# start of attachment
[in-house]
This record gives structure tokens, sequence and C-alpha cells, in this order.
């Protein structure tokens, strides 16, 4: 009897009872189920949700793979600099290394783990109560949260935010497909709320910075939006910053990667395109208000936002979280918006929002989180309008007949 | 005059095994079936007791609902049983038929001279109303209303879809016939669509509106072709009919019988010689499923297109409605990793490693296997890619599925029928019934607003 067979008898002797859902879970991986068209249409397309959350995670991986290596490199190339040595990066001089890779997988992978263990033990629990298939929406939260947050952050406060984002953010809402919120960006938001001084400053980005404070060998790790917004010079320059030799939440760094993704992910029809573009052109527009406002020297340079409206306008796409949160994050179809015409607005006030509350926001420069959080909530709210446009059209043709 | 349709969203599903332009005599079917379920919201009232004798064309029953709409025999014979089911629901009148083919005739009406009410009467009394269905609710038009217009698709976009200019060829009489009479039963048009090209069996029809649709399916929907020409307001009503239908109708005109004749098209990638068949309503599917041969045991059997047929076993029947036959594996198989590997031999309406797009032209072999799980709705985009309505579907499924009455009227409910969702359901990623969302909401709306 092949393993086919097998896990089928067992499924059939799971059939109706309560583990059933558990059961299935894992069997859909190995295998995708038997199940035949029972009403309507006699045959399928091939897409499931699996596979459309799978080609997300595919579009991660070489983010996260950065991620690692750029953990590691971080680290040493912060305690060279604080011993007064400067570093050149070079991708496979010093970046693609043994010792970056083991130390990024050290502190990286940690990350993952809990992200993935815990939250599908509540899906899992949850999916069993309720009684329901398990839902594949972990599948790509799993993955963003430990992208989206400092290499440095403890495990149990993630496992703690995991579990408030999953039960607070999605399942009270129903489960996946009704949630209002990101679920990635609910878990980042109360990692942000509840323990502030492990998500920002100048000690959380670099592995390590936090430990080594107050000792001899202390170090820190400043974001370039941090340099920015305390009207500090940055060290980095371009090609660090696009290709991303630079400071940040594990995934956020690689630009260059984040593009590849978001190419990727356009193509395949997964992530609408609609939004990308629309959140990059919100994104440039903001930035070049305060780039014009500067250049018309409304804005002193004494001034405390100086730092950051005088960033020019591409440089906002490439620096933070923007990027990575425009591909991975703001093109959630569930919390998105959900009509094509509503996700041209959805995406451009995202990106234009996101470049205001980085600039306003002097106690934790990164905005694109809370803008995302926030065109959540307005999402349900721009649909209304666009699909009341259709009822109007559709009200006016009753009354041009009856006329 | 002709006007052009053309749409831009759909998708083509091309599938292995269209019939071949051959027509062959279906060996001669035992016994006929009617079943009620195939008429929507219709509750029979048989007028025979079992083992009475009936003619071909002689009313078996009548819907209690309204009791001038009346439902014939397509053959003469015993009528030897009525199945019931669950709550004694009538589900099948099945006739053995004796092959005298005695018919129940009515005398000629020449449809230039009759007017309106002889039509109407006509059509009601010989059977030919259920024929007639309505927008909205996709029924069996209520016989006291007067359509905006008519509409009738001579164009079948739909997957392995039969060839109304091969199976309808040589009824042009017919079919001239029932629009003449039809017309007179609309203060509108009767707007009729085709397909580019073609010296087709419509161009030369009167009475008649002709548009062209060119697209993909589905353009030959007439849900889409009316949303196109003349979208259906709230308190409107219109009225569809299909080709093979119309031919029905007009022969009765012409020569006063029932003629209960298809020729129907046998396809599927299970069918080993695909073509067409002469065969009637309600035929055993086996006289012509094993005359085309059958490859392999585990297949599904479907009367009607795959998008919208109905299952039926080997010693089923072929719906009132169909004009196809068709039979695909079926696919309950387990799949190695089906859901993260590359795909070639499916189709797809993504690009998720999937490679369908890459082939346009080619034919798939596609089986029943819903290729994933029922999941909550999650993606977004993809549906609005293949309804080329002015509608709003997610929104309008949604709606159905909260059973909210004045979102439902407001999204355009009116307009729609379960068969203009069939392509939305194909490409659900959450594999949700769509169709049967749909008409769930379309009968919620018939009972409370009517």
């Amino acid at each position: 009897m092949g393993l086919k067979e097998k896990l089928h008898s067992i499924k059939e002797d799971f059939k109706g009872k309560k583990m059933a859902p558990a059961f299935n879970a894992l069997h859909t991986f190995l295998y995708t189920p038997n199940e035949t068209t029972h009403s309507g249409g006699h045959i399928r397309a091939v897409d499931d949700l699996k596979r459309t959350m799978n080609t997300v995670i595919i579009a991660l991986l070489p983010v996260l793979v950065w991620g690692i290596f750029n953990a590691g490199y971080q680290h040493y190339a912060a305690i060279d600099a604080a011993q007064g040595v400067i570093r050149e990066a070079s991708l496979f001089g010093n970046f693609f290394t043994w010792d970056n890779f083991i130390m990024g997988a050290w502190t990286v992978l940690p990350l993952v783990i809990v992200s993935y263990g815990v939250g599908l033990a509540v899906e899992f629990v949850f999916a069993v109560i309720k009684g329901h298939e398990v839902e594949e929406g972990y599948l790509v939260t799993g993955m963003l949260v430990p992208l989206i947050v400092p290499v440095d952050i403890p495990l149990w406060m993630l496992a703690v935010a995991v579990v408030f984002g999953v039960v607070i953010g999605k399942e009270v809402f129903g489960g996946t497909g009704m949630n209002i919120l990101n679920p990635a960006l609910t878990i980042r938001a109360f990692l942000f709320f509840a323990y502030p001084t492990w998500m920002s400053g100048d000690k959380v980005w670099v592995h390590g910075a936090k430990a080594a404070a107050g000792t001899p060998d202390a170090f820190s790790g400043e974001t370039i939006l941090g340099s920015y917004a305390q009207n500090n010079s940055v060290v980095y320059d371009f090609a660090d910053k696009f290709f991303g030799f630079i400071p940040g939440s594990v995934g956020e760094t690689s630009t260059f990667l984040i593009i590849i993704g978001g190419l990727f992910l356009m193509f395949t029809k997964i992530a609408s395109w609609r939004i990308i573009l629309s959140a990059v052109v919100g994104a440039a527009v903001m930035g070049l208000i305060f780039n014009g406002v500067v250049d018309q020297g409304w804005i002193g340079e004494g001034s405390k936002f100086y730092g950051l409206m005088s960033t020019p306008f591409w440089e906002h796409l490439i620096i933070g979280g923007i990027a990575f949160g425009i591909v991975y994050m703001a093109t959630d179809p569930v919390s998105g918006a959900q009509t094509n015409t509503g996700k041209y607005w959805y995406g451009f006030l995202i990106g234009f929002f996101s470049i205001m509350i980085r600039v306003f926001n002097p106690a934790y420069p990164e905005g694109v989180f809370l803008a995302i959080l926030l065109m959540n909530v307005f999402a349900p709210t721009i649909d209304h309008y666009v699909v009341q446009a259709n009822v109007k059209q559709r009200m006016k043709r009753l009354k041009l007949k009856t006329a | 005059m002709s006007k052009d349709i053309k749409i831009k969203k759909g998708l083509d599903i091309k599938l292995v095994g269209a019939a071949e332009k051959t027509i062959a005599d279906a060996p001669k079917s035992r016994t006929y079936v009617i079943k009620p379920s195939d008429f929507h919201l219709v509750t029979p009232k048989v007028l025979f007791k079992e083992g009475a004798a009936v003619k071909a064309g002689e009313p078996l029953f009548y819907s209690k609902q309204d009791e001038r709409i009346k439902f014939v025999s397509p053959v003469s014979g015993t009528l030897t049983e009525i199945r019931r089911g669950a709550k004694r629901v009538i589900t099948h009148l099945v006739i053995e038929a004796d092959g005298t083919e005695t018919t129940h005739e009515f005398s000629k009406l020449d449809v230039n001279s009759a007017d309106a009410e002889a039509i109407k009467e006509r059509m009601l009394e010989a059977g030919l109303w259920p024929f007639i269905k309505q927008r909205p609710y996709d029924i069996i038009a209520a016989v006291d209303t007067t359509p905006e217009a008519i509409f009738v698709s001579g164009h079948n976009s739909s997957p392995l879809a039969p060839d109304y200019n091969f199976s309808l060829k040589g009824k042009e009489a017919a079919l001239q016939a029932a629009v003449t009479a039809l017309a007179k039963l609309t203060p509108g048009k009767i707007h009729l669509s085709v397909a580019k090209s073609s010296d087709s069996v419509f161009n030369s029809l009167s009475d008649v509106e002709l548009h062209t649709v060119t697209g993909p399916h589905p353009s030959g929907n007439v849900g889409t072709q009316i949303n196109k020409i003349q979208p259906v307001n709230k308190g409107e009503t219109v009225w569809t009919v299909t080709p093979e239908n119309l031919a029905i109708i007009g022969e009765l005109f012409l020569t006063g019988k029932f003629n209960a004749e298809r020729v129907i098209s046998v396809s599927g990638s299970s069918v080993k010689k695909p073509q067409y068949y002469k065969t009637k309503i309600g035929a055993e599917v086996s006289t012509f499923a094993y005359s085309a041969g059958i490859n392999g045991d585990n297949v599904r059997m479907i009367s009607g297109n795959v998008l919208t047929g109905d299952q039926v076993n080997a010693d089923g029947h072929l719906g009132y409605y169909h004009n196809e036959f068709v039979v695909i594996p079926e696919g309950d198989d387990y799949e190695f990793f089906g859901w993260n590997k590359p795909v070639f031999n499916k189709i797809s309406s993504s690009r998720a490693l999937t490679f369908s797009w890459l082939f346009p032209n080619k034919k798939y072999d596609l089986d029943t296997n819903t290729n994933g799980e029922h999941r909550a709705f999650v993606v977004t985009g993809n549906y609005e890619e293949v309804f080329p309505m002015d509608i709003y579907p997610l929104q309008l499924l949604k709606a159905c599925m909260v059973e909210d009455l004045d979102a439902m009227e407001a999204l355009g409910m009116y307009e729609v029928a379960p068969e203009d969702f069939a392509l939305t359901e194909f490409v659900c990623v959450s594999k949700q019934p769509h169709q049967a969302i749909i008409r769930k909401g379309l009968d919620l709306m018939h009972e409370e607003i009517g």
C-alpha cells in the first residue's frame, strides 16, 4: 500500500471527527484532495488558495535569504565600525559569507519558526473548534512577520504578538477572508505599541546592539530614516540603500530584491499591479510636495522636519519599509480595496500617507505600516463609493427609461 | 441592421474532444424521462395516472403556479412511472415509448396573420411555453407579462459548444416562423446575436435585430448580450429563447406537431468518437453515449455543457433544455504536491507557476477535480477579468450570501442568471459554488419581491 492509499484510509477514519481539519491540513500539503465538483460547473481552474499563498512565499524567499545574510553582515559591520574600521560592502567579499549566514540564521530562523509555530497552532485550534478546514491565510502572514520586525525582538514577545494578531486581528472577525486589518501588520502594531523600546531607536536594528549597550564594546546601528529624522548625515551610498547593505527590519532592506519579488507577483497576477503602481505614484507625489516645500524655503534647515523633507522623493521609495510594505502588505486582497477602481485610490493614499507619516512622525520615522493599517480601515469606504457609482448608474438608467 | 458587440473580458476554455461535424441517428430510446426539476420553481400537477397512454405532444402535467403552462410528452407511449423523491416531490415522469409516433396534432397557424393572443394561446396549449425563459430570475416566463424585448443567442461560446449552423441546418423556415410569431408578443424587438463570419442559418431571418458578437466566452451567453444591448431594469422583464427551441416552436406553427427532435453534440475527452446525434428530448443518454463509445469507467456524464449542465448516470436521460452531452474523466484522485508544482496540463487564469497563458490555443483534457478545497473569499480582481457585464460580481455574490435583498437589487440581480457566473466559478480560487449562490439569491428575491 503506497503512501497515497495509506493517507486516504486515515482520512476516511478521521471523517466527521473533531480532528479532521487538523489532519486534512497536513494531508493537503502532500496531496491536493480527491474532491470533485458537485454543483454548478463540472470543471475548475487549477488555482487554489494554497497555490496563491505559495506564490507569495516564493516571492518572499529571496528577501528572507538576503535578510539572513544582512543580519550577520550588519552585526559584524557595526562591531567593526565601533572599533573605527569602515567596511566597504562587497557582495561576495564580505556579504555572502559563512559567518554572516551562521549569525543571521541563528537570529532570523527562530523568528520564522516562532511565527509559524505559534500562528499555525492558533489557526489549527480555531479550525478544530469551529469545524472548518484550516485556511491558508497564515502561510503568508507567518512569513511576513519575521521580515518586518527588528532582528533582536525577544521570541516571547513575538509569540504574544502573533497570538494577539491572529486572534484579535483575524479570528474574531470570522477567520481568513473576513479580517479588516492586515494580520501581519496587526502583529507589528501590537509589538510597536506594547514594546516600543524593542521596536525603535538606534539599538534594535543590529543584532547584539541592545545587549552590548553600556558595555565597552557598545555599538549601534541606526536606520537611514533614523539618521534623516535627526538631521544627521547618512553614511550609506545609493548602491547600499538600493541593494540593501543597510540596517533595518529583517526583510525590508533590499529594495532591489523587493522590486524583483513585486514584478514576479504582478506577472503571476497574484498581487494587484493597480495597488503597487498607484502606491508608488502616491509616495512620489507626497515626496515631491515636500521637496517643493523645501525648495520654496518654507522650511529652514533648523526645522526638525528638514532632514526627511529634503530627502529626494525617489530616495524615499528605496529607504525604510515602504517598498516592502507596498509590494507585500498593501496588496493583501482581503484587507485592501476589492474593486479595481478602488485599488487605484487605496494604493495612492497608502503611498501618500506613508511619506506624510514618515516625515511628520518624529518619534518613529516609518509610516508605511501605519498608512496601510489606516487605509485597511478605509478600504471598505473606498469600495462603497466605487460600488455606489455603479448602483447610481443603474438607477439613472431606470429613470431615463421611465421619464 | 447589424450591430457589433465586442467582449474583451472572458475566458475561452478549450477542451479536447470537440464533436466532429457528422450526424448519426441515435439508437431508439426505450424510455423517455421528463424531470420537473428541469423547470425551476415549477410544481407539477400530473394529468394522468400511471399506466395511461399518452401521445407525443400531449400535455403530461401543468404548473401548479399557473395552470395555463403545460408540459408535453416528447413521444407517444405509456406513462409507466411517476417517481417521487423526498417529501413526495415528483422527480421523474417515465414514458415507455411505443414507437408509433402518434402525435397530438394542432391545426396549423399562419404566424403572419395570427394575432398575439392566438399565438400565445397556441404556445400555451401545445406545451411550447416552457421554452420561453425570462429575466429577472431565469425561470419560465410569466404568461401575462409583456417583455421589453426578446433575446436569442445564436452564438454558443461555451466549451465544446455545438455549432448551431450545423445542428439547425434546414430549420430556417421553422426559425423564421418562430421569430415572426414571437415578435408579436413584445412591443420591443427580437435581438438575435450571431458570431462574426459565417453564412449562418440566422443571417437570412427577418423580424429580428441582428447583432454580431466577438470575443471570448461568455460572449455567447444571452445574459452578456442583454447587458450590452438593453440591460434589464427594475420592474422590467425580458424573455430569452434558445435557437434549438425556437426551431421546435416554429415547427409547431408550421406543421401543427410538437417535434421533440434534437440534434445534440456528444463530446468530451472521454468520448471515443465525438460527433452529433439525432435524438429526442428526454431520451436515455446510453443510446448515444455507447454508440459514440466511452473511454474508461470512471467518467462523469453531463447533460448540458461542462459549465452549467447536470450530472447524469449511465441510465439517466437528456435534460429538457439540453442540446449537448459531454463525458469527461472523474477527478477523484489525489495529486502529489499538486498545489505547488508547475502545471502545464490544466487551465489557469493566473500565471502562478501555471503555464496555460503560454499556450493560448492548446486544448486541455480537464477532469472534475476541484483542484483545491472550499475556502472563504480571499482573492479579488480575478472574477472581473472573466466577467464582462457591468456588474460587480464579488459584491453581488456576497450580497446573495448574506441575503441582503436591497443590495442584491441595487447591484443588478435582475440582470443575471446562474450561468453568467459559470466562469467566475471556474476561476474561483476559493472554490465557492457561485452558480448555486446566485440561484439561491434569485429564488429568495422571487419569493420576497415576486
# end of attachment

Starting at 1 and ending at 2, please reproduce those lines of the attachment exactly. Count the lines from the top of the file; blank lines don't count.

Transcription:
[in-house]
This record gives structure tokens, sequence and C-alpha cells, in this order.